Michigan and South Carolina have played each other twice, splitting a home-and-home in non-consecutive seasons in the early 1980s. Interestingly enough, Carolina won the Ann Arbor game, while Michigan won in Columbia. The former occurred during George Rodgers’s Heisman season, the latter during a good 10-1-1 season for Bo Schembechler and the Wolverines. Given the sparse history between the two schools, I’m assuming most Michigan fans don’t know a whole lot about South Carolina and haven’t paid a whole lot of attention to us this year, other than perhaps during the couple of weeks during mid-season when Carolina was briefly considered a national title contender by the national media. Therefore, I’ll provide a quick rundown on what kind of team we have prior to making my prediction.
At its best, South Carolina fields a dominant, disruptive defense and a competent but no-frills offense that tries to keep the defense in a good position so the defense can dictate the nature of the game. Defensively, the team is keyed by the Gamecocks’ most recognizable player, Jadeveon Clowney. The pass rush is by far the strength of the South Carolina defense, and Clowney is likely the best in the nation where rushing the passer is concerned. The Gamecocks are also solid against the run, with good tackles and an experienced, although not spectacular linebacking corps. The main weakness is pass coverage, but the pass rush negates this weakness to a certain degree, and the secondary has played very well at times, it must also be said. The benchmark game for the Carolina defense came against Georgie, when the Gamecocks more or less completely shut down one of the nation’s most prolific offenses. This game also showcased the desired performance from the Carolina offense. The Gamecocks built a lead early on and proceeded to work the running game throughout the evening, both out of the I and in read-option spread sets. Carolina definitely passes the ball–we’re coaches by Steve Spurrier, after all–but it’s more a team that likes to pass to keep the opposing team on its toes and to strike against a gassed defense than one that lives by the pass. The exact run-pass ratio, though, depends on certain factors. We’re first of all a bit more pass-happy since Marcus Lattimore went down against Tennessee. We’re also more pass-happy when Dylan Thompson is in the game, whereas you’ll see more read-option calls with Shaw in. Both QBs will likely play, although Shaw will start.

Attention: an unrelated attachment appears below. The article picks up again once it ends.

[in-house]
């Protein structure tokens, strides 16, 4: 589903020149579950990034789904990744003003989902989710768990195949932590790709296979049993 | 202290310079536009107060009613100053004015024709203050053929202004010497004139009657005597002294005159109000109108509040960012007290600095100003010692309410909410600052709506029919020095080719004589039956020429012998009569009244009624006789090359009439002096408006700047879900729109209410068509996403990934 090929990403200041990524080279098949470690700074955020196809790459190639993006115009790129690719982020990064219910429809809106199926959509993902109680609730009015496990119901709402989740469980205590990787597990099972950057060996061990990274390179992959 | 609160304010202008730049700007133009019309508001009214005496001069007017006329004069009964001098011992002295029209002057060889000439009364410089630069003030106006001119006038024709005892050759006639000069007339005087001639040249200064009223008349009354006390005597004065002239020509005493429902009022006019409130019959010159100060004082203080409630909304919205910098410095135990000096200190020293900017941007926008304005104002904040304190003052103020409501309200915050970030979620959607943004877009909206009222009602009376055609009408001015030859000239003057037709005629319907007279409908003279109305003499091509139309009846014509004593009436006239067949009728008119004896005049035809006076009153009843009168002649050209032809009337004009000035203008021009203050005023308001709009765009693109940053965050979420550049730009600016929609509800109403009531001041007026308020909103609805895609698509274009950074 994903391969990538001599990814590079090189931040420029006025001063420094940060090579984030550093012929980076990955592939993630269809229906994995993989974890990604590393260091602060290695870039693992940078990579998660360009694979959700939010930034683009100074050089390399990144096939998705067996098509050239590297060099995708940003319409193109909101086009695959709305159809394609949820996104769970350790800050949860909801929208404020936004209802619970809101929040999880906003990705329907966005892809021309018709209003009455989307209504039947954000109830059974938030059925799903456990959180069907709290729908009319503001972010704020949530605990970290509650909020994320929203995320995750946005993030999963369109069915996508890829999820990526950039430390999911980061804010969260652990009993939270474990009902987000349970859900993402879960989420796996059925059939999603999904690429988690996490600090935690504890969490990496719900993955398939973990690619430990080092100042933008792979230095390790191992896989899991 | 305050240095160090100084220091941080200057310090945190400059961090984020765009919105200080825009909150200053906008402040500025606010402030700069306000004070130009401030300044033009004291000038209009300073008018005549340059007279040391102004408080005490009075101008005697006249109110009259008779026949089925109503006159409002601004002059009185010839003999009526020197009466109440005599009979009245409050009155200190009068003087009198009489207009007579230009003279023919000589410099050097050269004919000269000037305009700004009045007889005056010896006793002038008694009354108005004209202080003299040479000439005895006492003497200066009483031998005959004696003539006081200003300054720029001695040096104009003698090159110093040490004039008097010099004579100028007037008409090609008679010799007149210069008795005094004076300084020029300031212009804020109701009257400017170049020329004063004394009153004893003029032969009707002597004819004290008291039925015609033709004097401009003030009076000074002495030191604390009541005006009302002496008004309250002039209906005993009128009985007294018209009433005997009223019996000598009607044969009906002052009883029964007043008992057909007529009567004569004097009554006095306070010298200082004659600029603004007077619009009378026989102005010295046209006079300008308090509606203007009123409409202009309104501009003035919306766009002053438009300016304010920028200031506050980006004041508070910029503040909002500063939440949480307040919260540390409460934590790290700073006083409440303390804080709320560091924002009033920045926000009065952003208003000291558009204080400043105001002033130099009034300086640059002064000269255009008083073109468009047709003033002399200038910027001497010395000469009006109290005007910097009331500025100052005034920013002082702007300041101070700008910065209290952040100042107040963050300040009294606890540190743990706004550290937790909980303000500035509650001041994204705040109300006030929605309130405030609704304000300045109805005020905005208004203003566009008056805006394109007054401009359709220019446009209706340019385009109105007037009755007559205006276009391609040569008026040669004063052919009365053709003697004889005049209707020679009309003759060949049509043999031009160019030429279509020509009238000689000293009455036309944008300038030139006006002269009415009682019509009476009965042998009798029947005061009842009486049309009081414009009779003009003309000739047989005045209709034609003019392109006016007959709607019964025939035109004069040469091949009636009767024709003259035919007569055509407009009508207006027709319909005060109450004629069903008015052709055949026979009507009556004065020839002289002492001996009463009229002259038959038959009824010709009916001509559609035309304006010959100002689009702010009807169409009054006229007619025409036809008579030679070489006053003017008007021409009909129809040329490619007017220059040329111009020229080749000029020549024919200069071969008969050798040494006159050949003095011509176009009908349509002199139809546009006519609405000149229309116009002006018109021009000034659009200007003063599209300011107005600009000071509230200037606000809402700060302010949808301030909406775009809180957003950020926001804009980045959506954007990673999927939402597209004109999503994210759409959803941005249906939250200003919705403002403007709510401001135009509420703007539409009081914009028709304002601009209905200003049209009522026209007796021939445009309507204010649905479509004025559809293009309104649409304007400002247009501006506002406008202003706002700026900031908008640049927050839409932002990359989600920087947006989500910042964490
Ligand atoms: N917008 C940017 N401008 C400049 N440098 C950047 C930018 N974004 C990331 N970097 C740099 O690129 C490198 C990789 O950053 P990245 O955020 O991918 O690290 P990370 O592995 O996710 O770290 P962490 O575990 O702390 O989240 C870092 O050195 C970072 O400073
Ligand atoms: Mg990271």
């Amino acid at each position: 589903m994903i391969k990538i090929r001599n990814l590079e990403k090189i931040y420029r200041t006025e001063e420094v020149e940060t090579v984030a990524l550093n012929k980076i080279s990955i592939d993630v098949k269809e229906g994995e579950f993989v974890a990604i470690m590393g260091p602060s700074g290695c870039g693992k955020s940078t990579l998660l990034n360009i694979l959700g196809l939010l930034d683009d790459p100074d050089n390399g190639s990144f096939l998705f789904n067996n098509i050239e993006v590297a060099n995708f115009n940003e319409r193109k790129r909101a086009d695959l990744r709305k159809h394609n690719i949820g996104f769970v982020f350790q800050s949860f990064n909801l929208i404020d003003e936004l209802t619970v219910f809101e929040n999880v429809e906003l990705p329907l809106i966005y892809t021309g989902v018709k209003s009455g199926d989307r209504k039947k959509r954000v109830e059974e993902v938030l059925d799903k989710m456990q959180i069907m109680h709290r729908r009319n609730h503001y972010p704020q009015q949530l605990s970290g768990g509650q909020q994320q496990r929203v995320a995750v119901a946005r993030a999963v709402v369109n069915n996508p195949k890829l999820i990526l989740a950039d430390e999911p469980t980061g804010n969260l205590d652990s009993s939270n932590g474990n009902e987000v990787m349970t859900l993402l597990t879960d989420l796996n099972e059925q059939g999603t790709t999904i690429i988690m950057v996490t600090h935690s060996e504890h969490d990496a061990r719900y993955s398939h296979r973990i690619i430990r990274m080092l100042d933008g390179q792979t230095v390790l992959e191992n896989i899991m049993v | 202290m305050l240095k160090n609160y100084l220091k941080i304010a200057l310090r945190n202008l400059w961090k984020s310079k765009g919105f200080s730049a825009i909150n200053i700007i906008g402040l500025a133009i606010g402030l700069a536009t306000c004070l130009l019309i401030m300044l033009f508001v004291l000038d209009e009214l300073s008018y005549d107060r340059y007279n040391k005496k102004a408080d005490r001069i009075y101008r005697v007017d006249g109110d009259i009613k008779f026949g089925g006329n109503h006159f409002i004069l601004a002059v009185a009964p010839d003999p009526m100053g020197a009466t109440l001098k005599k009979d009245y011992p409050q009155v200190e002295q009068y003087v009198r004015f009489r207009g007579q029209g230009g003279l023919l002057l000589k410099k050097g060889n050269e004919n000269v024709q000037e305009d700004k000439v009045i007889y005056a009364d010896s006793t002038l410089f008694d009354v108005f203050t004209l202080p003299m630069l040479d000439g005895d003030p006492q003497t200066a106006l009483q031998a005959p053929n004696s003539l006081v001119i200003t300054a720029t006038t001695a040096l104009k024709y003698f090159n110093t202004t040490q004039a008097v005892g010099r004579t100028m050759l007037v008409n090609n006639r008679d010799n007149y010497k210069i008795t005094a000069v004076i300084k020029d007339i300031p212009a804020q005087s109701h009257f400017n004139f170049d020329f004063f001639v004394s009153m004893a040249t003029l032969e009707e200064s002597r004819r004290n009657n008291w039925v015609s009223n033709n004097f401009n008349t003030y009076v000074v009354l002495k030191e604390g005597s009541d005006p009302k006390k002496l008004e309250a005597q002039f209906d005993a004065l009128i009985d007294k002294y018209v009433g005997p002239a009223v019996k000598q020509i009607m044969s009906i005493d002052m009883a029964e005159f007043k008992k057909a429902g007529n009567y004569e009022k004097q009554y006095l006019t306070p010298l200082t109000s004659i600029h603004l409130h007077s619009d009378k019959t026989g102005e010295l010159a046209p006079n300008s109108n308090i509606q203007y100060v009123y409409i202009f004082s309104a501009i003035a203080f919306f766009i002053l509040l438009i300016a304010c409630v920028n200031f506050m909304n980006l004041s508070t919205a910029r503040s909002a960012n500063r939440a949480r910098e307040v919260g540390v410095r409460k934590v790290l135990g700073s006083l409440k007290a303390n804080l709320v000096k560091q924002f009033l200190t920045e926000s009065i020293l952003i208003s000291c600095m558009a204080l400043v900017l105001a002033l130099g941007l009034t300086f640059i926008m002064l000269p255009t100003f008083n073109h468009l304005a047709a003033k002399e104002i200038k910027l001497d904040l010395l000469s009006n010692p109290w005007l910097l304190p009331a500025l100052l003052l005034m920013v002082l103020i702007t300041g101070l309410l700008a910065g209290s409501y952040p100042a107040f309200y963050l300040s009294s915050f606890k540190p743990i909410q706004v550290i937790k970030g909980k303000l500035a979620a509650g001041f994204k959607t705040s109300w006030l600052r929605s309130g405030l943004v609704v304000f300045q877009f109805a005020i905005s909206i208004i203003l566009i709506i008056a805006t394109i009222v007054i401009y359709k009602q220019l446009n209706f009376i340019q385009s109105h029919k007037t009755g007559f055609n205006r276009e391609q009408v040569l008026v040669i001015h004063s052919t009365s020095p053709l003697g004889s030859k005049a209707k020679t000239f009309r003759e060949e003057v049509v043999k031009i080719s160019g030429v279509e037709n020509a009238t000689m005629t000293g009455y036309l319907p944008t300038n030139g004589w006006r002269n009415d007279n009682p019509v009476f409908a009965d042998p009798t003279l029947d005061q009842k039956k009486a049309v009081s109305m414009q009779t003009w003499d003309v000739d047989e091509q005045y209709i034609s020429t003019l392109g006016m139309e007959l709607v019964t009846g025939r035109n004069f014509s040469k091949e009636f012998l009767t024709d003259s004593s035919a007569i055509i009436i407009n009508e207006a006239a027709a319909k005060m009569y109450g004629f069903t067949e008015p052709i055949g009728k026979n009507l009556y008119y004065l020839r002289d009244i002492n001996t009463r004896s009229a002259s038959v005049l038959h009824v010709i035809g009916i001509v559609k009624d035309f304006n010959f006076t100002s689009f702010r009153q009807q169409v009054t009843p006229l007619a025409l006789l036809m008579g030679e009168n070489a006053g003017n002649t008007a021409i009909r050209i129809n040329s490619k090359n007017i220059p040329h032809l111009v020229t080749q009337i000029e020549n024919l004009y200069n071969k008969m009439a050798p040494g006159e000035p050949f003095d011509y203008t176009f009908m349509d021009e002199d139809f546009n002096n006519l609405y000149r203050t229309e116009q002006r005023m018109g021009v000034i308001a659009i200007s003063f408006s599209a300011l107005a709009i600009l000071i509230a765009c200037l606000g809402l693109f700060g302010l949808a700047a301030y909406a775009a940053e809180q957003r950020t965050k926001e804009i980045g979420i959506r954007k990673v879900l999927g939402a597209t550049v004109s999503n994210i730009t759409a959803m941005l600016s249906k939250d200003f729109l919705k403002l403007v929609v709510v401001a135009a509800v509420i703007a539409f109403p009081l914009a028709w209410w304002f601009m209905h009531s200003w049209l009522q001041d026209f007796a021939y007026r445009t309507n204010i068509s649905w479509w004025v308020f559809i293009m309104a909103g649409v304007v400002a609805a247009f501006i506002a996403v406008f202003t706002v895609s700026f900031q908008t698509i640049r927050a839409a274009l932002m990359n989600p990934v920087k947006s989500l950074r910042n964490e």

South Carolina isn’t always at its best, though. The defense has shown weaknesses at times, particularly against excellent passing teams like Tennessee, which was able to block the pass rush competently and exploit the weaknesses in the secondary. The offense has been shut down by LSU and Florida. (One thing that should be noted about Florida, though, is that the Gators didn’t really dominate Carolina as badly as the score suggests. The Gamecocks committed several costly turnovers in that game, mostly on special teams.) If Michigan can make hay in one of these regards, it significantly increases its chances to win the game.
Can Michigan do that, though? My impression–which isn’t worth a whole lot in this particular case–is that Michigan is a team with a solid defense and an unpredictable and all-in-all unsatisfactory offense. Defensively, I see a team that’s solid in the middle but that was exploited on the perimeter against some of the better offenses it played. Offensively, the Wolverines have some great weapons, but it wasn’t able to produce consistently against the better competition. To me, Michigan’s offense against South Carolina defense favors South Carolina. I could see the Wolverines getting some big plays here and there, either with Devin Gardner passing or Denard Robinson running, but if you can’t establish a consistent running game, you’ll have trouble negating our pass rush, which will allow our defense to dictate the game. I could definitely see Michigan’s defense having success against Carolina’s offense, but if the game ends up being a defensive battle, I like South Carolina’s defense to create more turnovers, which could help us get things started offensively. If that doesn’t work, I like us to win the battle of longevit and to wear Michigan out over the course of the game. Sans turnovers, this will likely be a very close game for most of the afternoon, but I predict we pull away late in that scenario.
This is a much better matchup for Michigan than the likely opponents the Wolverines would have faced in the Capital One Bowl, Texas A&M or Georgia. Obviously the danger man is Jadeveon Clowney, and without Marcus Lattimore in the backfield, the South Carolina offense is much less formidable.